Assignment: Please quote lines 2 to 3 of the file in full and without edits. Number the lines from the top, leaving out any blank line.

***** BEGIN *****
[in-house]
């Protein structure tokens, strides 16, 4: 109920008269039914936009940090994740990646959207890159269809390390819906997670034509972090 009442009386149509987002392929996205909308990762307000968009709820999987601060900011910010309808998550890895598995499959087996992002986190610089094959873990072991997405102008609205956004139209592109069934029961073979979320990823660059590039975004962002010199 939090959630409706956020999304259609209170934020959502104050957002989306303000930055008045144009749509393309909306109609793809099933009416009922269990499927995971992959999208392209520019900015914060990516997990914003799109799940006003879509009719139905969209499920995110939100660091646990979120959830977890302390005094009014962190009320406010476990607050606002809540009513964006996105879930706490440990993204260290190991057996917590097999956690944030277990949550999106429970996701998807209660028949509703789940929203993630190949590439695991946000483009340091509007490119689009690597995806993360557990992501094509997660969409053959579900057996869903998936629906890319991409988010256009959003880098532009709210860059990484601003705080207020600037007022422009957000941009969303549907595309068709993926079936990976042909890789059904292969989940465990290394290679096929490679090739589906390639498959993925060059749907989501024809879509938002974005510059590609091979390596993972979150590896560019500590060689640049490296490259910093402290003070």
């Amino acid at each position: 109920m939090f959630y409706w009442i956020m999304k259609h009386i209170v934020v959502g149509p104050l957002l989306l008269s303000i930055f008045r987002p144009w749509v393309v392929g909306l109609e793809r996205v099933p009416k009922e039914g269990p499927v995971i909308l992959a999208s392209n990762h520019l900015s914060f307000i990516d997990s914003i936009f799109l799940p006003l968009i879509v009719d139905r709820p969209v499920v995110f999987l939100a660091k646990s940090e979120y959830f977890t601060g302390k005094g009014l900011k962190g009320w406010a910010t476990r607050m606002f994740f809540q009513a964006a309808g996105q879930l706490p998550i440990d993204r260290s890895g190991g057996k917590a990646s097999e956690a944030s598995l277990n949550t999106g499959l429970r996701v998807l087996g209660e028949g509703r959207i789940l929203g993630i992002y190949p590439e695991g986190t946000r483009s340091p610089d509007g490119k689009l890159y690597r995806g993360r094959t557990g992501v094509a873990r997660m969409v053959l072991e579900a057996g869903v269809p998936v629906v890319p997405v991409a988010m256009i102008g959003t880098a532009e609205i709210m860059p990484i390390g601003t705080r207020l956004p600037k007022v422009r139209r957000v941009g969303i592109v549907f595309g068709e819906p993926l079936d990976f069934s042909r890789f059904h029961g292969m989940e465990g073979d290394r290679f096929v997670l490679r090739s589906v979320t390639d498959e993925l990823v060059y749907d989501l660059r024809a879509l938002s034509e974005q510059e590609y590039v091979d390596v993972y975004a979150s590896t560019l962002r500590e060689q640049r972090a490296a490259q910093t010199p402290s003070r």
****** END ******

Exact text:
């Protein structure tokens, strides 16, 4: 109920008269039914936009940090994740990646959207890159269809390390819906997670034509972090 009442009386149509987002392929996205909308990762307000968009709820999987601060900011910010309808998550890895598995499959087996992002986190610089094959873990072991997405102008609205956004139209592109069934029961073979979320990823660059590039975004962002010199 939090959630409706956020999304259609209170934020959502104050957002989306303000930055008045144009749509393309909306109609793809099933009416009922269990499927995971992959999208392209520019900015914060990516997990914003799109799940006003879509009719139905969209499920995110939100660091646990979120959830977890302390005094009014962190009320406010476990607050606002809540009513964006996105879930706490440990993204260290190991057996917590097999956690944030277990949550999106429970996701998807209660028949509703789940929203993630190949590439695991946000483009340091509007490119689009690597995806993360557990992501094509997660969409053959579900057996869903998936629906890319991409988010256009959003880098532009709210860059990484601003705080207020600037007022422009957000941009969303549907595309068709993926079936990976042909890789059904292969989940465990290394290679096929490679090739589906390639498959993925060059749907989501024809879509938002974005510059590609091979390596993972979150590896560019500590060689640049490296490259910093402290003070």
């Amino acid at each position: 109920m939090f959630y409706w009442i956020m999304k259609h009386i209170v934020v959502g149509p104050l957002l989306l008269s303000i930055f008045r987002p144009w749509v393309v392929g909306l109609e793809r996205v099933p009416k009922e039914g269990p499927v995971i909308l992959a999208s392209n990762h520019l900015s914060f307000i990516d997990s914003i936009f799109l799940p006003l968009i879509v009719d139905r709820p969209v499920v995110f999987l939100a660091k646990s940090e979120y959830f977890t601060g302390k005094g009014l900011k962190g009320w406010a910010t476990r607050m606002f994740f809540q009513a964006a309808g996105q879930l706490p998550i440990d993204r260290s890895g190991g057996k917590a990646s097999e956690a944030s598995l277990n949550t999106g499959l429970r996701v998807l087996g209660e028949g509703r959207i789940l929203g993630i992002y190949p590439e695991g986190t946000r483009s340091p610089d509007g490119k689009l890159y690597r995806g993360r094959t557990g992501v094509a873990r997660m969409v053959l072991e579900a057996g869903v269809p998936v629906v890319p997405v991409a988010m256009i102008g959003t880098a532009e609205i709210m860059p990484i390390g601003t705080r207020l956004p600037k007022v422009r139209r957000v941009g969303i592109v549907f595309g068709e819906p993926l079936d990976f069934s042909r890789f059904h029961g292969m989940e465990g073979d290394r290679f096929v997670l490679r090739s589906v979320t390639d498959e993925l990823v060059y749907d989501l660059r024809a879509l938002s034509e974005q510059e590609y590039v091979d390596v993972y975004a979150s590896t560019l962002r500590e060689q640049r972090a490296a490259q910093t010199p402290s003070r």